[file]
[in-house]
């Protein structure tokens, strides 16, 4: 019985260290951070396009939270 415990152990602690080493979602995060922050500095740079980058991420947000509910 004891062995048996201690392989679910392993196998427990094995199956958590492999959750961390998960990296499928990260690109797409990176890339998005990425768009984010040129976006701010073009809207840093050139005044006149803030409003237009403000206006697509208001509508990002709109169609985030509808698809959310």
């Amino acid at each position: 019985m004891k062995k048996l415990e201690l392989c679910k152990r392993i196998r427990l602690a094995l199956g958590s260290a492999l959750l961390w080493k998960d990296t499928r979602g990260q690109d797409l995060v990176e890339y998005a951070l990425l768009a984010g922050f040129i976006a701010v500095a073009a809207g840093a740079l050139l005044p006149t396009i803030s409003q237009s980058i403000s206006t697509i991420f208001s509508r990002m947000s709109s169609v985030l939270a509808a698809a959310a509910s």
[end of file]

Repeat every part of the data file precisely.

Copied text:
[in-house]
């Protein structure tokens, strides 16, 4: 019985260290951070396009939270 415990152990602690080493979602995060922050500095740079980058991420947000509910 004891062995048996201690392989679910392993196998427990094995199956958590492999959750961390998960990296499928990260690109797409990176890339998005990425768009984010040129976006701010073009809207840093050139005044006149803030409003237009403000206006697509208001509508990002709109169609985030509808698809959310």
């Amino acid at each position: 019985m004891k062995k048996l415990e201690l392989c679910k152990r392993i196998r427990l602690a094995l199956g958590s260290a492999l959750l961390w080493k998960d990296t499928r979602g990260q690109d797409l995060v990176e890339y998005a951070l990425l768009a984010g922050f040129i976006a701010v500095a073009a809207g840093a740079l050139l005044p006149t396009i803030s409003q237009s980058i403000s206006t697509i991420f208001s509508r990002m947000s709109s169609v985030l939270a509808a698809a959310a509910s």